Military Service Members and Veterans
Those who join the military have a deep love of country and freedom. I have two cousins who currently serve our nation, two cousins and an uncle who are veterans, and a departed grandfather who served our nation and all of Western civilization in World War II. Through conversations with them and friends who have served, I know that we can do a much better job of caring for those who currently serve our country and those who have sacrificed much in the name of freedom.
No military service member’s family should have to live paycheck to paycheck, yet up to 25% of active and reserve families seek aid from food banks and other charities. Still others are using food stamps and CHIP to support their families. Junior members of the military may earn in the high $30,000 range, taking into account housing and food allowances. If that service member is the sole income earner for a family, then you have a family who is at or just above the income requirements for SNAP, WIC, TANF, and Medicaid. We must do better for those who put their lives on the line to protect our country’s freedoms.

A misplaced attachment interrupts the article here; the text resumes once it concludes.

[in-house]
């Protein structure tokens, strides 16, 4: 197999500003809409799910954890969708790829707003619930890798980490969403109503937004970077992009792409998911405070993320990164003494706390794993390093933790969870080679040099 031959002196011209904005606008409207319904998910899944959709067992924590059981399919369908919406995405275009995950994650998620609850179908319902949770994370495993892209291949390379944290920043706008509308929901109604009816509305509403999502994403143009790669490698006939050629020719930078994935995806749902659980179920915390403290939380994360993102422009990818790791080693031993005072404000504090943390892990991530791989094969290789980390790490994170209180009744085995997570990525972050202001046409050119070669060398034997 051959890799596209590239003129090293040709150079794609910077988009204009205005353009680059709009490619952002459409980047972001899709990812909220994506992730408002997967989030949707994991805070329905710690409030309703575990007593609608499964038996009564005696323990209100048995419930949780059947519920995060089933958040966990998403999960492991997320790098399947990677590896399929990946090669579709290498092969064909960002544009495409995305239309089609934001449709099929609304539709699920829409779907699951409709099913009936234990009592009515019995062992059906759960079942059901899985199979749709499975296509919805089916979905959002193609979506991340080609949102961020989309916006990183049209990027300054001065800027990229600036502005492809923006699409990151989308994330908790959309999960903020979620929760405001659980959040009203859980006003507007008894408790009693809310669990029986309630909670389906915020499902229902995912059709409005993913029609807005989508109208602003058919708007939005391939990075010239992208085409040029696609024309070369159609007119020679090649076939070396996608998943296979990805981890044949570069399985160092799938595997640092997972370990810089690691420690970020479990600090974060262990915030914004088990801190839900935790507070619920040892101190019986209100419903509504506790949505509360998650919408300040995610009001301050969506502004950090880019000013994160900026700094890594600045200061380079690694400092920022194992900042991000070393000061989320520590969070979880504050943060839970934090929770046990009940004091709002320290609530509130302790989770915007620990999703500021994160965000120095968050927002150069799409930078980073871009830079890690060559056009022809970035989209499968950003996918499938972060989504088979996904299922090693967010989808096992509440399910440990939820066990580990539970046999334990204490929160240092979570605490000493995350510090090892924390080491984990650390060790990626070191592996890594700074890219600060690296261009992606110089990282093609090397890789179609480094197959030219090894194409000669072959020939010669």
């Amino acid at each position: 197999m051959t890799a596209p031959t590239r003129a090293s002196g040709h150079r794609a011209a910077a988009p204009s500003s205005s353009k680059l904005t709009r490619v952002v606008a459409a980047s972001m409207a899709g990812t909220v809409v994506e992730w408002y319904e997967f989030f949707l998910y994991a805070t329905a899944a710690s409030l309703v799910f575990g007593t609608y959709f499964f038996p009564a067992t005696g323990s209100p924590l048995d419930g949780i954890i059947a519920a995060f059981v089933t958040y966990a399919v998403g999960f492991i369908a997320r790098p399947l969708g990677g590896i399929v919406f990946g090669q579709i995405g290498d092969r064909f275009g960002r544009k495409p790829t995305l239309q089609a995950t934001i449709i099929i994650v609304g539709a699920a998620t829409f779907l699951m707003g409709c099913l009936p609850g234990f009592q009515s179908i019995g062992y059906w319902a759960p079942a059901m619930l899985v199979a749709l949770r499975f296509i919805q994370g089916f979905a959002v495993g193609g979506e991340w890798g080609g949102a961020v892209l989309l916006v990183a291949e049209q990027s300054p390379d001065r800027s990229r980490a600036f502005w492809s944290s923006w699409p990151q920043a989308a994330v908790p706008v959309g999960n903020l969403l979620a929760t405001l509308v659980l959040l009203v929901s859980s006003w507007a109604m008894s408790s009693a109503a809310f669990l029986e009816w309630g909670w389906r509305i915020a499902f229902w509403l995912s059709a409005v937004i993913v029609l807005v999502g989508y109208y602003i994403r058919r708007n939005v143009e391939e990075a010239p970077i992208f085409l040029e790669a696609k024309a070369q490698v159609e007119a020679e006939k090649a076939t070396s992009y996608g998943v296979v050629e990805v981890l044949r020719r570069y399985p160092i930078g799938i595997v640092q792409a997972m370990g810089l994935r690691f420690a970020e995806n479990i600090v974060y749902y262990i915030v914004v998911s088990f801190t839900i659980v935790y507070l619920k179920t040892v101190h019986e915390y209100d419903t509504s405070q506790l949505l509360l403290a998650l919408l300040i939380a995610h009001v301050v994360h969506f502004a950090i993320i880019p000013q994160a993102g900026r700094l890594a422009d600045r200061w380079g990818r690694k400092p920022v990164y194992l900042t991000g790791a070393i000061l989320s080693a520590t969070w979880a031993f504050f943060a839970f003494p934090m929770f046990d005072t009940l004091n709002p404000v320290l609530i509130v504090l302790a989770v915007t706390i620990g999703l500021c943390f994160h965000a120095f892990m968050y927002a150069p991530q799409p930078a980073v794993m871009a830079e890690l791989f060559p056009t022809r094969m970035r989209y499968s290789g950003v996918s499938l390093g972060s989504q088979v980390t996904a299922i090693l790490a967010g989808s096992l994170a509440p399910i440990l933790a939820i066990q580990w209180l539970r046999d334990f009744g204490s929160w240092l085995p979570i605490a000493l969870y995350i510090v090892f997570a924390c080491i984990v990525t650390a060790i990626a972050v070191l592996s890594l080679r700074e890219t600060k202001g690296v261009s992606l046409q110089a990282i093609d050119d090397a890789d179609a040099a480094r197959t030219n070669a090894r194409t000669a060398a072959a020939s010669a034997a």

Speak to a veteran and you will hear from a person who has likely made physical, mental, and moral sacrifices for civilians out of a sense of duty and love of country. You will also likely hear about how the government does not support them as it should when they return home from war. The VA should be fully funded, and Trump’s movement toward privatization of the VA must not be allowed. Our veterans are at higher risk of unemployment, homelessness, and mental health issues such as depression and PTSD. We cannot turn a blind eye to our veterans. They deserve our unwavering support, and I will fight for laws and policies that ensure that no veteran has to sleep on the streets or fight for the medical care that they deserve.